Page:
What is NPM and how does it work?

What is NPM?

NPM stands for Node Package Manager. NPM is a package manager for Node.js packages or modules. Modules are JavaScript libraries you can include in your project.

NPM hosts thousands of free packages to download and use. It’s basically a package manager for JavaScript. NPM is also written entirely in JavaScript and was developed by Isaac Z. Schlueter. It was initially released on January 12, 2010.

NPM install all the dependencies of a project through the package.json file. It can also update and uninstall packages.

Node.js makes it possible to write applications in JavaScript on the server. It’s built on the V8 JavaScript runtime and written in C - so it’s fast. It was intended as a server environment for applications, but developers started using it to create tools to aid them in local task automation. Since then, a whole new ecosystem of Node-based tools (such as Grunt, Gulp, and Webpack) has evolved to transform the face of front-end development. To make use of these tools (or packages) in Node.js we need to be able to install and manage them in a useful way.

This is where npm, the Node package manager, comes in. It installs the packages you want to use and provides a user interface to work with them.

So, how does NPM work?

Before the start using npm, there is needed to install Node.js on the system.

From the Node.js download page and grab the version you need. There are Windows and Mac installers available, as well as pre-compiled Linux binaries and source code. For Linux, the user can also install Node via the package manager.

After the Node.js installation worked, npm install packages in local or global mode. In local mode, it installs the package in a “node_modules” folder in the parent working directory. This location is owned by the current user.

Global packages are installed in “{prefix}/lib/node_modules/” which is owned by root (where {prefix} is usually /usr/ or /usr/local). This means the user would have to use sudo to install packages globally, which could cause permission errors when resolving third-party dependencies, as well as being a security concern. Install global packages in a home directory. To do that create a new directory in the home folder.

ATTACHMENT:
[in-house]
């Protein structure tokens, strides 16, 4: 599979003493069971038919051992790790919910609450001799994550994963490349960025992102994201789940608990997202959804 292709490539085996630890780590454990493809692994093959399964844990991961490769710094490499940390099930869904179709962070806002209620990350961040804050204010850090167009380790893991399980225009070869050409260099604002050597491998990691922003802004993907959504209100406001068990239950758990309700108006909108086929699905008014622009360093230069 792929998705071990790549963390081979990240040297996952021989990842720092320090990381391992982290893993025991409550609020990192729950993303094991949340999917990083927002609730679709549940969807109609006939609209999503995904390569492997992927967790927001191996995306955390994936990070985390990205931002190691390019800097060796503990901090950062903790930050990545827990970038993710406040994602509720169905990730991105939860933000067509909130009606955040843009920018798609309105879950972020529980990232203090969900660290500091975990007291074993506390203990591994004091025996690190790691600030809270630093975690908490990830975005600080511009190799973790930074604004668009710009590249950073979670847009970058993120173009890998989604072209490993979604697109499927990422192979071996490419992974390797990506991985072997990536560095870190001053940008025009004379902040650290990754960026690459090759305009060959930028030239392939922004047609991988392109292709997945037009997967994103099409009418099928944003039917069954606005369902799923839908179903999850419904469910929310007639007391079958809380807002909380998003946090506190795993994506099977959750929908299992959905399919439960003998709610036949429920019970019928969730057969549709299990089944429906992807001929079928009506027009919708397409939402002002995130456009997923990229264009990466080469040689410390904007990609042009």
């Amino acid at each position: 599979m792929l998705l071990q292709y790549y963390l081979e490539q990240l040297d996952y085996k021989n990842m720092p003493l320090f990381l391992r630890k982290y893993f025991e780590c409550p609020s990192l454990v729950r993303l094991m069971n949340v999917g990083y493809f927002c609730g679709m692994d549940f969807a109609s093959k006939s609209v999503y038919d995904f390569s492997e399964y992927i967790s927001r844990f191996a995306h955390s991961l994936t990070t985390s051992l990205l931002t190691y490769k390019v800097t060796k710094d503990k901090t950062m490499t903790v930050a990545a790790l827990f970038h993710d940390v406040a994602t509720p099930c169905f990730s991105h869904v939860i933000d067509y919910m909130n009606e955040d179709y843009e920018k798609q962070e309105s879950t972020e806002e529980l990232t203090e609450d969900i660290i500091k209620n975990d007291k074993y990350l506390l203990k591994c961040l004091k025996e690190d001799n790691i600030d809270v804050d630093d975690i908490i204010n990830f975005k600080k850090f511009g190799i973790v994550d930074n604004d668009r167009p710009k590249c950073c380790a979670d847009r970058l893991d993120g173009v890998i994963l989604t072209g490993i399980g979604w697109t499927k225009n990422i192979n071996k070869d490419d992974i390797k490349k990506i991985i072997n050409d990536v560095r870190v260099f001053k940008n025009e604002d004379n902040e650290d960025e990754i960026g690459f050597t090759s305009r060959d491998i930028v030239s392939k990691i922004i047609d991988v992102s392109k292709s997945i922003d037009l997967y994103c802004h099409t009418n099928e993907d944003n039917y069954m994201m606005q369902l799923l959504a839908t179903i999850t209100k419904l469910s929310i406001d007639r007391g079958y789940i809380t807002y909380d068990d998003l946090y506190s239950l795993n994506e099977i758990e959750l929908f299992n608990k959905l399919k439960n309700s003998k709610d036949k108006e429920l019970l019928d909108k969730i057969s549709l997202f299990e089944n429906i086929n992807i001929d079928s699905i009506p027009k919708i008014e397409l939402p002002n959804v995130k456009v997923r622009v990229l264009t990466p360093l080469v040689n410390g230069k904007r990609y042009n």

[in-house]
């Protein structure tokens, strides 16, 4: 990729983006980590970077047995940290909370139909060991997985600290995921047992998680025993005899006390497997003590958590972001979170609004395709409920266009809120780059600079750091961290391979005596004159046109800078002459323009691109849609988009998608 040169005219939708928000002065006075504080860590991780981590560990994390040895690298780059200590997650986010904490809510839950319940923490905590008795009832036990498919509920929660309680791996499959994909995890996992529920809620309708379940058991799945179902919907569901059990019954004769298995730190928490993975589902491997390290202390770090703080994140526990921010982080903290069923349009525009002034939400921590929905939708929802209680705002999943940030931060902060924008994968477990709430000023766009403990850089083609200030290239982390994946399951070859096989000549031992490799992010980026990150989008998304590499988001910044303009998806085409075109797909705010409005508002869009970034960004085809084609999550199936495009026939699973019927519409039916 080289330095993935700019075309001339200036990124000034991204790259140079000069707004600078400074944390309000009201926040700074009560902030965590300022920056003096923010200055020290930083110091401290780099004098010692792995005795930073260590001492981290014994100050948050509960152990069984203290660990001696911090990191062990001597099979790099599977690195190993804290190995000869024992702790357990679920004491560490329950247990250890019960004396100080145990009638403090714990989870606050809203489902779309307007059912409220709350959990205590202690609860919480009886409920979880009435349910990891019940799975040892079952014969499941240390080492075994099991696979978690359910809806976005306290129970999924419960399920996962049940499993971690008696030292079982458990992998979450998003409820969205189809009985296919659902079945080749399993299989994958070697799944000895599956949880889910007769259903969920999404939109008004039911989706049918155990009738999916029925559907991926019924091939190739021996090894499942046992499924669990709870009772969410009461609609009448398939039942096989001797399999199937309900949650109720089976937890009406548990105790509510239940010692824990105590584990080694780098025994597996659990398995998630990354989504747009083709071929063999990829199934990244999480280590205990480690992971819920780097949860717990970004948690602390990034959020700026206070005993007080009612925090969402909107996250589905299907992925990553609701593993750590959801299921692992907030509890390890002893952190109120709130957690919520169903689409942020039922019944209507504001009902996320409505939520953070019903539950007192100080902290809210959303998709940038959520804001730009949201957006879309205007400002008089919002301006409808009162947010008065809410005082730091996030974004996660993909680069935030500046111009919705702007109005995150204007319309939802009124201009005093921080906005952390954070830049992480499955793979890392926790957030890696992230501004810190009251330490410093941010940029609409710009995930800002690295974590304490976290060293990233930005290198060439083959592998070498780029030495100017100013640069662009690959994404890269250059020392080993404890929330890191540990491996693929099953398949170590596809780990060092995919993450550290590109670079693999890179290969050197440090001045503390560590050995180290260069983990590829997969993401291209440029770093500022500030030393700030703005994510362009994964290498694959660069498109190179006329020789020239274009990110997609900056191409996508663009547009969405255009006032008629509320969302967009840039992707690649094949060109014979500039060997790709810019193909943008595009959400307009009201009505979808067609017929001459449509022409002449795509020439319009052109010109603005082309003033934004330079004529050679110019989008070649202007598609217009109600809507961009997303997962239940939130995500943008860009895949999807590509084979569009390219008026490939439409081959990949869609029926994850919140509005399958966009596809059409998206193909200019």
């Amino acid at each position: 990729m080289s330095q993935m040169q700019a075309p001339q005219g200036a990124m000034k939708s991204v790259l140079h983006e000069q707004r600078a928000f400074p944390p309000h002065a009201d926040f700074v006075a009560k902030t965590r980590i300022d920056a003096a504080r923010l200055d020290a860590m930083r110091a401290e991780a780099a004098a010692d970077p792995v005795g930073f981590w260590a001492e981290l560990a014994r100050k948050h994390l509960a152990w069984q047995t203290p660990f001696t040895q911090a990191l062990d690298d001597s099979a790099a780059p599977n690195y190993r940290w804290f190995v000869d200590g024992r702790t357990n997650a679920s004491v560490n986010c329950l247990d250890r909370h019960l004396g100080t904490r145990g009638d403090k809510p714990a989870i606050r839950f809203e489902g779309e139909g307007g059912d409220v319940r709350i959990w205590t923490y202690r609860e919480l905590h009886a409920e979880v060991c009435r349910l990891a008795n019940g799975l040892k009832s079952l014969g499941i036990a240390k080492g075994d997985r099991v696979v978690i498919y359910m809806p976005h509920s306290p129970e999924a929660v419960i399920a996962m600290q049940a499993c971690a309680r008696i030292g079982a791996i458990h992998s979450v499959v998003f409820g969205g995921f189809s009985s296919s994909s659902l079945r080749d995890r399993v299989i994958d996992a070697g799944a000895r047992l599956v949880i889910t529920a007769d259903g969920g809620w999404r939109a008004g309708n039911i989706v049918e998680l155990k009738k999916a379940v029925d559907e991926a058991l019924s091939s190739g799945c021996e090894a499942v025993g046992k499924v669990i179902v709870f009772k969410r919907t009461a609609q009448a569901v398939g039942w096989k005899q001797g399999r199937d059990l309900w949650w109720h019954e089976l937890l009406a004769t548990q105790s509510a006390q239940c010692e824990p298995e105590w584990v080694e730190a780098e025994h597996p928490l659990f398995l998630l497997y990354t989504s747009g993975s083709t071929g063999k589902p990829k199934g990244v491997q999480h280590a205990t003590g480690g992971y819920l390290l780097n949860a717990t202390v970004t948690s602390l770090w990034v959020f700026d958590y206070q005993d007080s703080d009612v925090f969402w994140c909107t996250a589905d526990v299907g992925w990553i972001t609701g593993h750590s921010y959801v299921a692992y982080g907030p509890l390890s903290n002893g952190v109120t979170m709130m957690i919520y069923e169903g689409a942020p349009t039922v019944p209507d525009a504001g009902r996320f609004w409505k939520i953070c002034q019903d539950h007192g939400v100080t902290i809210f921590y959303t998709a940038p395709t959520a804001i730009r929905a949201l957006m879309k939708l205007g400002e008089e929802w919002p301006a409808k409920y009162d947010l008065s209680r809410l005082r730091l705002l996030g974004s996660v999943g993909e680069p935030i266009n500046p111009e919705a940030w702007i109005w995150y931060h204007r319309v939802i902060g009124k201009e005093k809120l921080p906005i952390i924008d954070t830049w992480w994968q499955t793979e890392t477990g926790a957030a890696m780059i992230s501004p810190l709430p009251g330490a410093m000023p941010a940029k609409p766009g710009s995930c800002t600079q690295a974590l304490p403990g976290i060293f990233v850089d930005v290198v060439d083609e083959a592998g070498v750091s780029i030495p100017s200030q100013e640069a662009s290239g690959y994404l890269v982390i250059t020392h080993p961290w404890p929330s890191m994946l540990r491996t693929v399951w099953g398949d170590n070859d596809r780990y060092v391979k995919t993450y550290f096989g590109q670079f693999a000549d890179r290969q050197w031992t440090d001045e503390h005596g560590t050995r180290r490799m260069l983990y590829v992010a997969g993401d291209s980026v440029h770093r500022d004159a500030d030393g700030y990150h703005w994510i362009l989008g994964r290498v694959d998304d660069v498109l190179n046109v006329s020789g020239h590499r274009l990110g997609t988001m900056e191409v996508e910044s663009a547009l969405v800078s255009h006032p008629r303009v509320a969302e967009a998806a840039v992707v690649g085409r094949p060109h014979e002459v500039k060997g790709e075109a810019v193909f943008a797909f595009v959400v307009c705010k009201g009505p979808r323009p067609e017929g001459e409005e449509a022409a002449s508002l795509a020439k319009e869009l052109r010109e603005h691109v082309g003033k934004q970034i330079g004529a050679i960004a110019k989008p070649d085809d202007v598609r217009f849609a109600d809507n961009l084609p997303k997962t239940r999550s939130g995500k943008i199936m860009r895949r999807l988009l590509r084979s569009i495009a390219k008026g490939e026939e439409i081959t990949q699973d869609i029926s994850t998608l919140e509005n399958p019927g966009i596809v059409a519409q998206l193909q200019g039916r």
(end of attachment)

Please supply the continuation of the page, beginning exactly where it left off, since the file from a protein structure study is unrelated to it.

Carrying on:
With this simple configuration change, the user has altered the location to which global Node packages are installed. This also creates a .npmrc file in the home directory.

Open the command line interface and tell NPM to download the package you want.

NPM creates a folder named "node_modules", where the package will be placed. All the packages you install in the future will be placed in this folder.

Once the package is installed, it is ready to use.

Create a Node.js file that will convert the output.

If you want to maintain the same major release and update the package for patches even it can be done by using tilde sign (~) instead of the caret (^) which updates the patch and features but maintaining the same major release.

Why use it?

NPM lets developers reuse the code. Modules that focuses on the particular issue or handles a particular issue in a better way are exported as packages in npm which can be widely used in projects and which drastically reduces the development time and enhances the performance by the range of the quality of the packages chosen.

NPM is a package manager which manages its entry or to be precise dependencies in a file named package.json in the root directory.


It helps with installing various packages and resolving their various dependencies. It greatly helps with your Node development. NPM helps you install the various modules you need for your web development and not just given you a whole bunch of features you might never need.

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